Disney’s reinstated CEO Bob Iger has started a trend that will easily enrage many in the public sector.
It’s no secret now, and it was no secret then, that Disney’s CEO Bob Chapek, who was first cast into the chief executive spotlight suddenly in February 2020 just before the first wave of the coronavirus pandemic swept across the United States, was simply the wrong man for the job. Though quarterly earnings reports from The Walt Disney Company showed massive revenue and profits, the numbers weren’t what was needed and/or wanted by the company as a whole.
Since Chapek was removed from his post as CEO and relieved of his position on the Disney Company’s Board of Directors on November 20, 2022, we’ve learned a lot about events that ultimately led up to the board’s decision to remove and replace Chapek. For example, it was revealed that Christine McCarthy, Chief Financial Officer of The Walt Disney Company, led the charge to have Chapek fired. There was even speculation and allegations of Chapek cooking the books at Disney, though this has yet to be substantiated.
Since Bob Iger’s re-installation, the term “boomerang CEO” has made the rounds, if you’ll pardon the pun. And it’s not an entirely new term. A boomerang CEO is exactly what it sounds like–a chief executive officer who works for a company, leaves for a period of time, and then returns to the role of CEO, often at the request of the company. Iger is now a boomerang CEO who joins a group of individuals who have done the same, including Apple’s Steve Jobs, Bloomberg’s Michael Bloomberg, and Starbucks’ Howard Schultz, each of whom left their respective companies for a time before returning to the role again.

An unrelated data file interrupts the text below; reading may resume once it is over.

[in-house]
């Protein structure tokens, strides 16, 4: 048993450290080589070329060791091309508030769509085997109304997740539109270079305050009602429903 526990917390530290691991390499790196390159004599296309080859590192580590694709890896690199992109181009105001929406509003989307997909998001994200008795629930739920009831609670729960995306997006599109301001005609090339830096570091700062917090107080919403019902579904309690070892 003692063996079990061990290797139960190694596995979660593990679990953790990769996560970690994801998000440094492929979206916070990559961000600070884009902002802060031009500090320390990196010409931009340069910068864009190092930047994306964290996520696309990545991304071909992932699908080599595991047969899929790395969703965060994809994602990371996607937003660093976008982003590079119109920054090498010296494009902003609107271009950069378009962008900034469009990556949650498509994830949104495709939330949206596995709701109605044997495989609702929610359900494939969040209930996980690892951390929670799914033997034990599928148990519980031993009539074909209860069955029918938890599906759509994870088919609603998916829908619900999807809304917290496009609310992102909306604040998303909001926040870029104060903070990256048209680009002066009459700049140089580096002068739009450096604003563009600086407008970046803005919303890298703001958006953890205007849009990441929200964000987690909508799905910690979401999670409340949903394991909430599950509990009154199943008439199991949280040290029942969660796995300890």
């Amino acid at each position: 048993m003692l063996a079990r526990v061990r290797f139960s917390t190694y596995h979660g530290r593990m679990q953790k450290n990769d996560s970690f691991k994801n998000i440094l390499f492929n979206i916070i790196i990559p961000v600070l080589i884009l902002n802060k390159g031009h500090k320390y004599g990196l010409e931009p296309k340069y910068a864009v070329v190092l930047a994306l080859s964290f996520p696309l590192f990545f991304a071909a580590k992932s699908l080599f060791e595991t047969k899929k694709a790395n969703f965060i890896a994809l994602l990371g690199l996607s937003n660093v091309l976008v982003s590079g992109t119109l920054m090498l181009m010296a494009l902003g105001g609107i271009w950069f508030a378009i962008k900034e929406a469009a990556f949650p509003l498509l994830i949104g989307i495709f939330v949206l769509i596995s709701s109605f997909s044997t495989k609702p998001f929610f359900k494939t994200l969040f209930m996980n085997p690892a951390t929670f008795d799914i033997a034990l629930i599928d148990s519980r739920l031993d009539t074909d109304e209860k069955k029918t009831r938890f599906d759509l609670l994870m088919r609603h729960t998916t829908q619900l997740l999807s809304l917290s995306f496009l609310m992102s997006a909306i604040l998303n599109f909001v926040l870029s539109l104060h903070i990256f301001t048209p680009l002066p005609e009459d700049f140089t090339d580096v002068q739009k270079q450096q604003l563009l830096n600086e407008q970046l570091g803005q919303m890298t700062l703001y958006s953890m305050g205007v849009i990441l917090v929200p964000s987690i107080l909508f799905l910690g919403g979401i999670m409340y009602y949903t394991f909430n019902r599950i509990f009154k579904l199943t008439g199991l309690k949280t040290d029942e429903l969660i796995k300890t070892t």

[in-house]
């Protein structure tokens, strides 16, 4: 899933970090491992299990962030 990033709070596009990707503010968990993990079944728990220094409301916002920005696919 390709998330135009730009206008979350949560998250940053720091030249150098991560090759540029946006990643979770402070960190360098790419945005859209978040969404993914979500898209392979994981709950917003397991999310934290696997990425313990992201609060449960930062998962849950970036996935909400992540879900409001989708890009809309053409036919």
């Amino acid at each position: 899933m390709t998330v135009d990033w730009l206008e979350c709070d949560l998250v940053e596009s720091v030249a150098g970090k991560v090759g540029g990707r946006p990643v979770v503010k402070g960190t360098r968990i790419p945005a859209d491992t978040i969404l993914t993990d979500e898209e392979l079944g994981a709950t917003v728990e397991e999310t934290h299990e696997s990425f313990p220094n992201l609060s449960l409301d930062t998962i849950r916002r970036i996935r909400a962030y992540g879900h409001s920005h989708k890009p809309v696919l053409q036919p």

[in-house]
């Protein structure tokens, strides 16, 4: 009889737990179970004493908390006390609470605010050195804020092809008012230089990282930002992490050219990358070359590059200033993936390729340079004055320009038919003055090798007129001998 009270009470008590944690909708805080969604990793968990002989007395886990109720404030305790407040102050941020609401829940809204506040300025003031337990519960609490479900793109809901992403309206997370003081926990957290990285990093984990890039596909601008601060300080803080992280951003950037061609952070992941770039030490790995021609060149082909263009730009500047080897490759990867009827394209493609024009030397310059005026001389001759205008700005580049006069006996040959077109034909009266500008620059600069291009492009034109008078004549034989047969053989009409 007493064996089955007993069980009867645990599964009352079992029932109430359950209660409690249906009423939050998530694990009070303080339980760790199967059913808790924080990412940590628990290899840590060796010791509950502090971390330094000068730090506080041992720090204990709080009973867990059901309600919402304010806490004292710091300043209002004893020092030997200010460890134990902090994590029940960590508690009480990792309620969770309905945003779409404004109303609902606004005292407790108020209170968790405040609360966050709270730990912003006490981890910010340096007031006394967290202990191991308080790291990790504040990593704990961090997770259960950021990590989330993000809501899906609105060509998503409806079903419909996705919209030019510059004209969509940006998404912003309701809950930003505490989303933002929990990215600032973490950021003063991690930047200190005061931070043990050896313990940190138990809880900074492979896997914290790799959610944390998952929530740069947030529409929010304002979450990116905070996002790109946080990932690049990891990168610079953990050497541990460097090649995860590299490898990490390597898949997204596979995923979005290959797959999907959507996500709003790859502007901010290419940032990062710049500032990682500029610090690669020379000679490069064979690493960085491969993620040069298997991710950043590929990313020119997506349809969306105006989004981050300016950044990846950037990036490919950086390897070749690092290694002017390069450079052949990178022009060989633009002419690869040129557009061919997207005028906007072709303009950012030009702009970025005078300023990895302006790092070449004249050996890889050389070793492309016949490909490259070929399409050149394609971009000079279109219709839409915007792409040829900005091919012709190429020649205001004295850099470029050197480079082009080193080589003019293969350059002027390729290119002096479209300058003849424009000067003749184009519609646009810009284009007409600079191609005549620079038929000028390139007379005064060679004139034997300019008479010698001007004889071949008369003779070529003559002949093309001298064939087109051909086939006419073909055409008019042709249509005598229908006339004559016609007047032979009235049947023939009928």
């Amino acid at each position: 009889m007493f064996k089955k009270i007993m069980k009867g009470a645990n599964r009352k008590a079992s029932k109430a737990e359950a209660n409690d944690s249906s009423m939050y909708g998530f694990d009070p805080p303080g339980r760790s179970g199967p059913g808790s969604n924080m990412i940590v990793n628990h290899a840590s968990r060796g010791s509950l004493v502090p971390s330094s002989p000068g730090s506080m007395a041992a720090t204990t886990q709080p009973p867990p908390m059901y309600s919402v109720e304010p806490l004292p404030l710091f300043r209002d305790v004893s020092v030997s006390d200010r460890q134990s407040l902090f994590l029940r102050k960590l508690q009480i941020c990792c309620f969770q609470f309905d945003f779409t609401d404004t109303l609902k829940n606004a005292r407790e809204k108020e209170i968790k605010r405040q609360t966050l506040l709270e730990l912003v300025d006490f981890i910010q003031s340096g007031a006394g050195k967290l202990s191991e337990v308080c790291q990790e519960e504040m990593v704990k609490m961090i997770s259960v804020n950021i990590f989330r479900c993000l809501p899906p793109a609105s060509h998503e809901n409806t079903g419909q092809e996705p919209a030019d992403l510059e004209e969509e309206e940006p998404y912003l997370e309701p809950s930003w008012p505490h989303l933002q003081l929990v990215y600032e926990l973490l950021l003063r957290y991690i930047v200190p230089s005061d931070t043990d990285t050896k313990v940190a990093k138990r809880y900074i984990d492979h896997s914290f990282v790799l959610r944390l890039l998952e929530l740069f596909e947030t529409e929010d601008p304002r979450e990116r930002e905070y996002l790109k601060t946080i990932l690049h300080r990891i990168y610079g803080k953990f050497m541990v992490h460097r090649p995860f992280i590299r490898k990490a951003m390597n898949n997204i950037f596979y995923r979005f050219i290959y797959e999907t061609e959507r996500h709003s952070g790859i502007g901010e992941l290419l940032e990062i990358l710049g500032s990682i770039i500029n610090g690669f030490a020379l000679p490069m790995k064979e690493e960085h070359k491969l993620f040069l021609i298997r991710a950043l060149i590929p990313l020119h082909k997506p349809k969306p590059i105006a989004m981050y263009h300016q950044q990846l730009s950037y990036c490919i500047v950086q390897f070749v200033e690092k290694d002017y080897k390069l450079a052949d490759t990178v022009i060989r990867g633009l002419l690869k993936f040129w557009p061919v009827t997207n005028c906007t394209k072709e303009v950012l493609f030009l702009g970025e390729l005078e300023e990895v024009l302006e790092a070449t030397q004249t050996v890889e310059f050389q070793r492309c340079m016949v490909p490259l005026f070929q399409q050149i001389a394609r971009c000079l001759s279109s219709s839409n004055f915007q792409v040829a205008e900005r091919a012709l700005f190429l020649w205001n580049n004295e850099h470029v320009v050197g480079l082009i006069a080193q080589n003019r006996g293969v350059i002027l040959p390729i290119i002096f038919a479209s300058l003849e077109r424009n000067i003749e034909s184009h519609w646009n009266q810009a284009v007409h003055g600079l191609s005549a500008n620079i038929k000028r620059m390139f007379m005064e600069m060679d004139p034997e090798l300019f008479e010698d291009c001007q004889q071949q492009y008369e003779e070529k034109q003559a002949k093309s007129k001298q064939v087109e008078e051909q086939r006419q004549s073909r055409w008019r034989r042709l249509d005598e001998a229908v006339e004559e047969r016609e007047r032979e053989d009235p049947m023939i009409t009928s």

Now, another CEO may join the ranks of those so-called boomerang CEOs, though this particular reprisal will likely be met with far less approval, pomp, and circumstance than Iger’s reprisal.
Jeff Bezos, the former CEO of Amazon, may make a comeback in 2023, according to analysts, as the company is currently in a state of chaos. Amazon is currently experiencing a “slump” under its new leadership–that of Andy Jassy, Bezos’ successor. In 2022 alone, Amazon shares plummeted 50%, and this week, Jassy talked about an “uncertain economy” and confirmed the planned cuts of nearly 20,000 jobs at Amazon.
As of 2017, Iger had yet to make Forbes’ list of Most-Loved CEOs, and Bezos had yet to make their Most-Hated CEOs, though Iger has largely been thought of as a well-liked CEO. Days after he was re-installed as CEO at The Walt Disney Company, Iger and his wife, Willow Bay, visited Disneyland to experience the Candlelight Processional, and as they made their way to the Processional, droves of Guests bum-rushed the newly-arrived CEO, signaling their acceptance and approval of Iger.
But on the whole, Jeff Bezos is seen as a less-than-well-liked CEO. Some reports tout his “less-than-charitable approach to charity,” despite being on track to be one of the first trillionaires on earth. Bezos also has a reputation for losing his temper when his expectations aren’t met. In the book The Everything Store, author Brad Stone paints Bezos with a broad stroke, pointing out his alleged tendency to become enraged at news of unmet expectations and requirements, as well as a pattern of hurling insults at employees.
It remains to be seen whether Bezos will, in fact, return to Amazon, or if Jassy will retain his post. It’s also possible that another person will be chosen to replace Jassy. But it’s fairly clear that if Bezos follows the Disney-Iger trend, many–inside Amazon and outside of Amazon–will not be nearly as happy as Disney fans have been at the news of Iger’s return.